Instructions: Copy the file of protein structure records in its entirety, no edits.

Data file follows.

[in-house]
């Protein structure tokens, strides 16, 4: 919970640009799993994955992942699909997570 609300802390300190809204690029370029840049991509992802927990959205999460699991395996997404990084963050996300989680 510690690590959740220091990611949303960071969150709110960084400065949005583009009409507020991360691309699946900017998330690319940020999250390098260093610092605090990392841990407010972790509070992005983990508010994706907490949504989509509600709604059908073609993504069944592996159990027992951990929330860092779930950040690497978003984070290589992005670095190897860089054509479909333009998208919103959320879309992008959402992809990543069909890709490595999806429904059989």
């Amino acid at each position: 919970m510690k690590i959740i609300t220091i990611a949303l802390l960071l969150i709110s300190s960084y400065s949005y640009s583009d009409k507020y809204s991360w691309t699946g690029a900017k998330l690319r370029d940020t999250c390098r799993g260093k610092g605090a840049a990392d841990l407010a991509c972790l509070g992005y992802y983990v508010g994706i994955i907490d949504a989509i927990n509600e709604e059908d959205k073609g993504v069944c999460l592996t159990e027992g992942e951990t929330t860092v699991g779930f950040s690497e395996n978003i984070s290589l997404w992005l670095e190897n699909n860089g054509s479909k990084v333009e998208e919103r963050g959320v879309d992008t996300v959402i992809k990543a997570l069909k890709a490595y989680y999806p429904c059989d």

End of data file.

[in-house]
């Protein structure tokens, strides 16, 4: 919970640009799993994955992942699909997570 609300802390300190809204690029370029840049991509992802927990959205999460699991395996997404990084963050996300989680 510690690590959740220091990611949303960071969150709110960084400065949005583009009409507020991360691309699946900017998330690319940020999250390098260093610092605090990392841990407010972790509070992005983990508010994706907490949504989509509600709604059908073609993504069944592996159990027992951990929330860092779930950040690497978003984070290589992005670095190897860089054509479909333009998208919103959320879309992008959402992809990543069909890709490595999806429904059989």
């Amino acid at each position: 919970m510690k690590i959740i609300t220091i990611a949303l802390l960071l969150i709110s300190s960084y400065s949005y640009s583009d009409k507020y809204s991360w691309t699946g690029a900017k998330l690319r370029d940020t999250c390098r799993g260093k610092g605090a840049a990392d841990l407010a991509c972790l509070g992005y992802y983990v508010g994706i994955i907490d949504a989509i927990n509600e709604e059908d959205k073609g993504v069944c999460l592996t159990e027992g992942e951990t929330t860092v699991g779930f950040s690497e395996n978003i984070s290589l997404w992005l670095e190897n699909n860089g054509s479909k990084v333009e998208e919103r963050g959320v879309d992008t996300v959402i992809k990543a997570l069909k890709a490595y989680y999806p429904c059989d």